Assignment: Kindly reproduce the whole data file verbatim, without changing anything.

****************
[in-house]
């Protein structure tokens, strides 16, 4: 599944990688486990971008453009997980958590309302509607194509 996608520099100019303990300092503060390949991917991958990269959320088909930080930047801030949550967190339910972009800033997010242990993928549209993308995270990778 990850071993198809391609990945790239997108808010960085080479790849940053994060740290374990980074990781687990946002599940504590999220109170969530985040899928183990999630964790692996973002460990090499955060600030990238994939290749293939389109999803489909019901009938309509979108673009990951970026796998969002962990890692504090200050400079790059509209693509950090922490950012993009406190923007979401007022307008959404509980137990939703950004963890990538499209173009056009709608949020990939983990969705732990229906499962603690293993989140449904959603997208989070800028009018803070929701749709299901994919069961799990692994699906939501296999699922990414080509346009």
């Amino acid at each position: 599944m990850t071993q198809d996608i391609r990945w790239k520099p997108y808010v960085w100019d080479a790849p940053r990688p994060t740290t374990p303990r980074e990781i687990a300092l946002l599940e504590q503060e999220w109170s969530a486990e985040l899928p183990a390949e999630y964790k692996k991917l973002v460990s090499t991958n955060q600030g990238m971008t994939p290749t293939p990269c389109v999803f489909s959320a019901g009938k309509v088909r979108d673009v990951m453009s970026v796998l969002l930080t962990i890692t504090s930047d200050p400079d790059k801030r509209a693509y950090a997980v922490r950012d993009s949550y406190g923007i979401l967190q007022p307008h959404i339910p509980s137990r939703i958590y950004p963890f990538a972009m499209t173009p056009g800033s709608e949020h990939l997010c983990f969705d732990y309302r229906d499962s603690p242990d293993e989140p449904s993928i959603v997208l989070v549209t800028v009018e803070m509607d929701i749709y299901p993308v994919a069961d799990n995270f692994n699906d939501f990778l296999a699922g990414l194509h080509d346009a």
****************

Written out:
[in-house]
């Protein structure tokens, strides 16, 4: 599944990688486990971008453009997980958590309302509607194509 996608520099100019303990300092503060390949991917991958990269959320088909930080930047801030949550967190339910972009800033997010242990993928549209993308995270990778 990850071993198809391609990945790239997108808010960085080479790849940053994060740290374990980074990781687990946002599940504590999220109170969530985040899928183990999630964790692996973002460990090499955060600030990238994939290749293939389109999803489909019901009938309509979108673009990951970026796998969002962990890692504090200050400079790059509209693509950090922490950012993009406190923007979401007022307008959404509980137990939703950004963890990538499209173009056009709608949020990939983990969705732990229906499962603690293993989140449904959603997208989070800028009018803070929701749709299901994919069961799990692994699906939501296999699922990414080509346009």
């Amino acid at each position: 599944m990850t071993q198809d996608i391609r990945w790239k520099p997108y808010v960085w100019d080479a790849p940053r990688p994060t740290t374990p303990r980074e990781i687990a300092l946002l599940e504590q503060e999220w109170s969530a486990e985040l899928p183990a390949e999630y964790k692996k991917l973002v460990s090499t991958n955060q600030g990238m971008t994939p290749t293939p990269c389109v999803f489909s959320a019901g009938k309509v088909r979108d673009v990951m453009s970026v796998l969002l930080t962990i890692t504090s930047d200050p400079d790059k801030r509209a693509y950090a997980v922490r950012d993009s949550y406190g923007i979401l967190q007022p307008h959404i339910p509980s137990r939703i958590y950004p963890f990538a972009m499209t173009p056009g800033s709608e949020h990939l997010c983990f969705d732990y309302r229906d499962s603690p242990d293993e989140p449904s993928i959603v997208l989070v549209t800028v009018e803070m509607d929701i749709y299901p993308v994919a069961d799990n995270f692994n699906d939501f990778l296999a699922g990414l194509h080509d346009a």